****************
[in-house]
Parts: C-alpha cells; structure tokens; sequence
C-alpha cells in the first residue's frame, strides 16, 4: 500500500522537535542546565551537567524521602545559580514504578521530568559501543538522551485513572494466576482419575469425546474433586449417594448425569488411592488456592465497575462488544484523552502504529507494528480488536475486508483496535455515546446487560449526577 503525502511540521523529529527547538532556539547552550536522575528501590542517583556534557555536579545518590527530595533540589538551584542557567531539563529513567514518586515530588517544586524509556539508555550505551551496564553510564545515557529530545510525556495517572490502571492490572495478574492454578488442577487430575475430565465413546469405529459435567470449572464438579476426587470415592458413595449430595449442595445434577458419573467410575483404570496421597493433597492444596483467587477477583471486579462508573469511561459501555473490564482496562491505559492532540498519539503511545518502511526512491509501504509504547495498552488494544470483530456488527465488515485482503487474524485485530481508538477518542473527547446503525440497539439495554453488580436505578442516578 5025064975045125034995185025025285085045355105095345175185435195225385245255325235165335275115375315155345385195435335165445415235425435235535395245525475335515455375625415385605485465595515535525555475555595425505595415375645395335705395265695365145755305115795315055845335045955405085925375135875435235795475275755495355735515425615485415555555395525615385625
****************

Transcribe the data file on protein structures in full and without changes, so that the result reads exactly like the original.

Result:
[in-house]
Parts: C-alpha cells; structure tokens; sequence
C-alpha cells in the first residue's frame, strides 16, 4: 500500500522537535542546565551537567524521602545559580514504578521530568559501543538522551485513572494466576482419575469425546474433586449417594448425569488411592488456592465497575462488544484523552502504529507494528480488536475486508483496535455515546446487560449526577 503525502511540521523529529527547538532556539547552550536522575528501590542517583556534557555536579545518590527530595533540589538551584542557567531539563529513567514518586515530588517544586524509556539508555550505551551496564553510564545515557529530545510525556495517572490502571492490572495478574492454578488442577487430575475430565465413546469405529459435567470449572464438579476426587470415592458413595449430595449442595445434577458419573467410575483404570496421597493433597492444596483467587477477583471486579462508573469511561459501555473490564482496562491505559492532540498519539503511545518502511526512491509501504509504547495498552488494544470483530456488527465488515485482503487474524485485530481508538477518542473527547446503525440497539439495554453488580436505578442516578 5025064975045125034995185025025285085045355105095345175185435195225385245255325235165335275115375315155345385195435335165445415235425435235535395245525475335515455375625415385605485465595515535525555475555595425505595415375645395335705395265695365145755305115795315055845335045955405085925375135875435235795475275755495355735515425615485415555555395525615385625